The Midnight Gardener first planted Kohlrabi in our garden as something weird and fun to grow with the kids. Not having seen it before, it was like he had gone to outer space and picked an alien vegetable from a different planet. Kohlrabi is an odd looking vegetable–kind of like a cross between cabbage and an apple–with an unexpected flavor. To me its flavor is like crisp broccoli stems with a hint of mild radish and a little sweetness. It has a crisp texture, like an apple. The addition of kohlrabi to any cabbage salad or slaw will turn the flavor up a notch. Kohlrabi is also nice in soup or when oven-roasted with other vegetables, drizzled in olive oil and seasoned with salt.

If you haven’t tried kohlrabi, branch out a little and see what you think.

My life has also been filled with the unexpected, the weird, and hey, sometimes the unusually difficult, but as I have kept my faith and trust in God’s wisdom and power, persisted with fierceness, opened my mind to new ways of doing things, softened my heart and really made an effort to be long-suffering, in time (what seems to me to be a very long time) formidable conditions have become abundant blessings. Our daughter Critter Crazy provides a perfect example.

Between the ages of seven and twelve our daughter’s behavior brought some of these unexpected and difficult times to our lives and literally kept us guessing at what would be next. Critter Crazy’s story resembles Kolrabi because her challenges and trials have been different and yes, sometimes even a little weird. I share this story with her permission.

Her worries started right after she turned seven. It was completely unexpected because she had been a wild, funny, crazy, carefree, loud and hilarious child up to that point. Now she was afraid of anything that she believe to be a chemical. She had started to make spitting noises constantly, she washed her hands obsessively, was easily agitated, and  could often be found crying or angry.

After she had time to fall asleep, I would carefully open her bedroom door and silently kneel down by the side of her bed. Even in the faint light I could see how red and irritated her slender hands looked. The dryness came from all the hand washing, and from not sufficiently rinsing away the harsh soap. Each night I would gently take her hands in mine to soothe them with medicated lotion. I also said silent prayers, asking for blessings from above so we would be guided to the right assistance for our daughter’s needs.

Her second grade teacher had called me with concerns about our Critter Crazy. The teacher reported to us that our child looked pale, sickly and nervous in class each day, and she wondered how to help. The call from the teacher initiated a lengthy series of events, so I instead share it in shortened form.

Our daughter was diagnosed with anxiety disorder. In the beginning the professionals were suggesting it could either be ADHD (the inattentive type), Obsessive-Compulsive Disorder (OCD), or anxiety disorder. All those could be’s were maddening and took considerable time and effort. When treating a person’s mental health challenges, there is of course no visible wound or injury to assess, treat and heal. Instead, with the brain safely inside one’s head, diagnosis comes with a degree of experimentation coupled with frequent assessment of the effect of the treatment. It was a lengthy process, but with the right medicine and counseling, Critter Crazy was diagnosed. At the same time, a battery of language tests revealed that she is dyslexic and has a low working memory.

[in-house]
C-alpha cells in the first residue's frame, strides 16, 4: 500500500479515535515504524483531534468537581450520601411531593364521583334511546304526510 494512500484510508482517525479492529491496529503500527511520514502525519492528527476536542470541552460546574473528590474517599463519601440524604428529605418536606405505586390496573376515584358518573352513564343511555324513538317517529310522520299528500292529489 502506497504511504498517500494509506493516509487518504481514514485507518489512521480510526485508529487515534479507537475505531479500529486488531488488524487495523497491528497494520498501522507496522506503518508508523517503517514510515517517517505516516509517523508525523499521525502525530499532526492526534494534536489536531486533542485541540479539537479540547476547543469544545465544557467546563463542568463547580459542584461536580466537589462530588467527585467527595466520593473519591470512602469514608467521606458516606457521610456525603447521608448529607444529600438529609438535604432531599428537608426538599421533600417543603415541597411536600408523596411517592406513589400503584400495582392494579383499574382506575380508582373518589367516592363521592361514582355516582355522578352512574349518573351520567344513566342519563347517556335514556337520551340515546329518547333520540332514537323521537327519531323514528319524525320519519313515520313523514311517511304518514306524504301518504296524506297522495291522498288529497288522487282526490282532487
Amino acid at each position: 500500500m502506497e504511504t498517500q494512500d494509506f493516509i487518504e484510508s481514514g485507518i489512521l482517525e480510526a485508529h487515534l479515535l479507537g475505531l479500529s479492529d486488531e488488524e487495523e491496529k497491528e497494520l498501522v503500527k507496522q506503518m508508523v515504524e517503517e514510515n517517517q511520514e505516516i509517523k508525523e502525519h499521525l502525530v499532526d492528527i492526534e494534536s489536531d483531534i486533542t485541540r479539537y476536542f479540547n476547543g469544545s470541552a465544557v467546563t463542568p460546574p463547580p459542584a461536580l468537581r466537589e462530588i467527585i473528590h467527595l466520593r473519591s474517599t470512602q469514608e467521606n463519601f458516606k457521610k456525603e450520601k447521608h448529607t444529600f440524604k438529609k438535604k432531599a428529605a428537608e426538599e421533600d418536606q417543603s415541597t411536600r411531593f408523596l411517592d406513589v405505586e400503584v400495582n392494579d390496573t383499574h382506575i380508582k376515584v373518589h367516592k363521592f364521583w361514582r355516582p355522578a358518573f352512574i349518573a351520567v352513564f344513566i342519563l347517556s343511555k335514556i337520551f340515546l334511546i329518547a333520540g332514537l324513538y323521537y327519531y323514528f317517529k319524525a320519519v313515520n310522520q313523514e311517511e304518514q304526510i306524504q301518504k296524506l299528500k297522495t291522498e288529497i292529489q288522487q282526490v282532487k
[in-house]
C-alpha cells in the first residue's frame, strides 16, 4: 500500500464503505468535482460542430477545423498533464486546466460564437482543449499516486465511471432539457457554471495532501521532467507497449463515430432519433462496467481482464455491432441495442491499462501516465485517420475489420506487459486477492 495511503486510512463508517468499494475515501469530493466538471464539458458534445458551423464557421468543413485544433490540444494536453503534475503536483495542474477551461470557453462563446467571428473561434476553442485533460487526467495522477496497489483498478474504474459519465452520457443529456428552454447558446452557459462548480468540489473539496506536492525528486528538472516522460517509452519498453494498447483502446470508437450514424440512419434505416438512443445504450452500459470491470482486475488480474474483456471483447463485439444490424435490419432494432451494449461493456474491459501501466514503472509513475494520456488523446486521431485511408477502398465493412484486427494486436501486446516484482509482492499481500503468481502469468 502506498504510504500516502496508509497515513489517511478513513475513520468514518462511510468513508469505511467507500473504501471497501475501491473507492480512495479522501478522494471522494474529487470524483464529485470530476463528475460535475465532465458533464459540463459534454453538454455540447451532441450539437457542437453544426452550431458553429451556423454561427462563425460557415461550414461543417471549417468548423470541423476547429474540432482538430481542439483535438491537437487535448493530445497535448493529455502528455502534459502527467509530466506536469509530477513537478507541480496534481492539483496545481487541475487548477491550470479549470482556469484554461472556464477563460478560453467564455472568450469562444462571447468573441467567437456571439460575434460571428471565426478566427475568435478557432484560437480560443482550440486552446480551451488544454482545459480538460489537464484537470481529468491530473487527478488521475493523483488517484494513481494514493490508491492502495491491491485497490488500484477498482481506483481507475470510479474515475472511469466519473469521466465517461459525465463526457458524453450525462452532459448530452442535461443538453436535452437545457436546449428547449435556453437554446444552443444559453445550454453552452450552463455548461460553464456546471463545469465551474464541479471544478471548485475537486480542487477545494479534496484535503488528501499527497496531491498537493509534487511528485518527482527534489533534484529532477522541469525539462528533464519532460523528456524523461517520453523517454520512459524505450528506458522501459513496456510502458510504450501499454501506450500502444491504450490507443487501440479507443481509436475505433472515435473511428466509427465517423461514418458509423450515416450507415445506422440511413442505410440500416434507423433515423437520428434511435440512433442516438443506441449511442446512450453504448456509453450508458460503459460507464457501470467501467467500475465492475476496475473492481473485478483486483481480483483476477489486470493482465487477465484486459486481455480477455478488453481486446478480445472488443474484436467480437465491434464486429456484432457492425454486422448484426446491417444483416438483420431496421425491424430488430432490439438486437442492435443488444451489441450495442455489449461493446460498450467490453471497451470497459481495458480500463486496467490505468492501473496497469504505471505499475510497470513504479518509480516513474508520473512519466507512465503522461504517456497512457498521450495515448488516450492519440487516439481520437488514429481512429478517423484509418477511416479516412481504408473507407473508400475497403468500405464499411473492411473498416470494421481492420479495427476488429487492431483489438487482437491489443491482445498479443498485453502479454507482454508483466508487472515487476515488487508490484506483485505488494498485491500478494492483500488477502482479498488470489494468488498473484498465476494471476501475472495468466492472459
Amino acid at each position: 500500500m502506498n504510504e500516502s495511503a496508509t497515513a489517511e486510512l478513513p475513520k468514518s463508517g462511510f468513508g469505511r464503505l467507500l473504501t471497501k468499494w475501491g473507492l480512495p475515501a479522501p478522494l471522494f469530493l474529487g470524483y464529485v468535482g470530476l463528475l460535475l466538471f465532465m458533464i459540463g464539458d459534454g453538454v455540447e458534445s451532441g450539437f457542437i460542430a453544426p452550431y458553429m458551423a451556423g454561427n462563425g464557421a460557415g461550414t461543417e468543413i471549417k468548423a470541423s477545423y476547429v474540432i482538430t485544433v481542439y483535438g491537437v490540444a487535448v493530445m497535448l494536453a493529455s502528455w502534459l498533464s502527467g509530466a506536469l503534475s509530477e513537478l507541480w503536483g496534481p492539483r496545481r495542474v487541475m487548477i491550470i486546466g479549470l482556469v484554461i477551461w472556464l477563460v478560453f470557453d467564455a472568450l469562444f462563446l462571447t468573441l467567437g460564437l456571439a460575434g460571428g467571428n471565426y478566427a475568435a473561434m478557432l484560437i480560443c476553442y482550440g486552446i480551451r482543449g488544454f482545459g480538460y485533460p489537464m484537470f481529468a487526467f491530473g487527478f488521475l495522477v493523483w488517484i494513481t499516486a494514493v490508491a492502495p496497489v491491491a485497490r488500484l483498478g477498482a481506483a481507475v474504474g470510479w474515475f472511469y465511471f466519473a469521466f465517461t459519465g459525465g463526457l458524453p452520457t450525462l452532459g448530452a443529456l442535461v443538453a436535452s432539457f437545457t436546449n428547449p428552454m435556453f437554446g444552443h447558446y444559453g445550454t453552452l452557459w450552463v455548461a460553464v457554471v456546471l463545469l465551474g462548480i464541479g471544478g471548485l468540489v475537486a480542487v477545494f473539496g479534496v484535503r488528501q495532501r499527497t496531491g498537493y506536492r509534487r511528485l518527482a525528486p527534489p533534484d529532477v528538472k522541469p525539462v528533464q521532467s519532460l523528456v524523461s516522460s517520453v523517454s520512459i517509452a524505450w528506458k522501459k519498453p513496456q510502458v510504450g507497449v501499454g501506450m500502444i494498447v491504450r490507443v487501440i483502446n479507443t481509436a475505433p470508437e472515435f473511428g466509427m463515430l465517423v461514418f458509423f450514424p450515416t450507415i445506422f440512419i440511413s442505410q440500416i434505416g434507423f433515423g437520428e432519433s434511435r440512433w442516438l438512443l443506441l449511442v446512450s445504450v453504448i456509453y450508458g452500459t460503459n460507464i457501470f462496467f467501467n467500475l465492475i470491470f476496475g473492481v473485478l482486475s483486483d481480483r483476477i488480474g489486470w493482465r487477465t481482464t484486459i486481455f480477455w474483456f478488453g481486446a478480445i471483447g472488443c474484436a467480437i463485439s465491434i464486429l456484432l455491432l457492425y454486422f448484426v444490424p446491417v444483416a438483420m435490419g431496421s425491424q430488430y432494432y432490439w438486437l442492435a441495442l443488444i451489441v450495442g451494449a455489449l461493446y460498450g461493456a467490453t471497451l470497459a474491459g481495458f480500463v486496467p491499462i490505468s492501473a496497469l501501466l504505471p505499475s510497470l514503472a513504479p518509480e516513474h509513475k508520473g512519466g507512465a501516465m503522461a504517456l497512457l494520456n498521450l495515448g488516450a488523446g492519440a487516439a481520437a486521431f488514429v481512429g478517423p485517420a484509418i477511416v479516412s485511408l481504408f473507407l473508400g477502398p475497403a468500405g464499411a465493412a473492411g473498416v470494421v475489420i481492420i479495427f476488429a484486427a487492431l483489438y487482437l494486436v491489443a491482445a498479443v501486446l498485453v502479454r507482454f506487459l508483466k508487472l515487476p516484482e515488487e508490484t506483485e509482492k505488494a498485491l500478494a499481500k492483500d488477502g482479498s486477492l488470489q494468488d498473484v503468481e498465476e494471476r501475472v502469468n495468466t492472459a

The solutions did not come easily, in fact it took five years of effort working with three different mental health counselors, school counselors and psychologists, two psychiatrists, and trying several different mental health medications (which we were originally very opposed to) before the answers came.

While explaining her challenges to us, one of the health care providers shared an analogy. She used the metaphor of a staircase. She compared the staircase to the task of reading, and noted that most children learn to walk and then run up and down the staircase, sometimes even moving two steps at a time. Then she explained that for a child with Critter Crazy’s learning challenges, it was as if she had to climb that same staircase only she must do so crawling on her elbows.

We climbed, crawled and persisted together.pencil-1203980_1280 We added weekly sessions with a speech language pathology professional. We met with school teachers and administrators to advocate for her needs with the school (I’ve learned a lot, so if you need advice on advocating with your kid’s school, just ask). We struggled through extra homework (I have a collection of the pencils she broke in frustration). She received hours of extra help at school in what is now known as “The Learning Center” but was then called “Resource” (she often expressed feelings of embarrassment when she had to leave the regular classroom). And of course, I must not overlook all of the patience and prayers on her part and ours.

Switching back to kohlrabi for a minute–it is not a well-known vegetable. Kohlrabi is part of the cabbage family and because it is fast, easy and dependable to grow, it is recommended as the first cabbage-family crop that a new gardener could try. It won’t let you down.

Our daughter is nearly sixteen now and she too has become absolutely dependable in her growth. Her work ethic and ability to persist through tasks are beyond her young age. She has grown educationally, receiving all A’s–even in her English courses. Her anxiety is now very manageable. She used to argue with us over most topics, and now  being with her and speaking to her she is so pleasant. She is once again funny (okay–hilarious!), witty and charming. Most importantly she is compassionate, caring, kind and fiercely loyal to her family.

These five years have been marked with adversity for her and us. Although these past years are fading, we will never forget the valuable lesson of persistence + faith + time = success. Our lovely daughter is all the evidence we need to know that this formula works.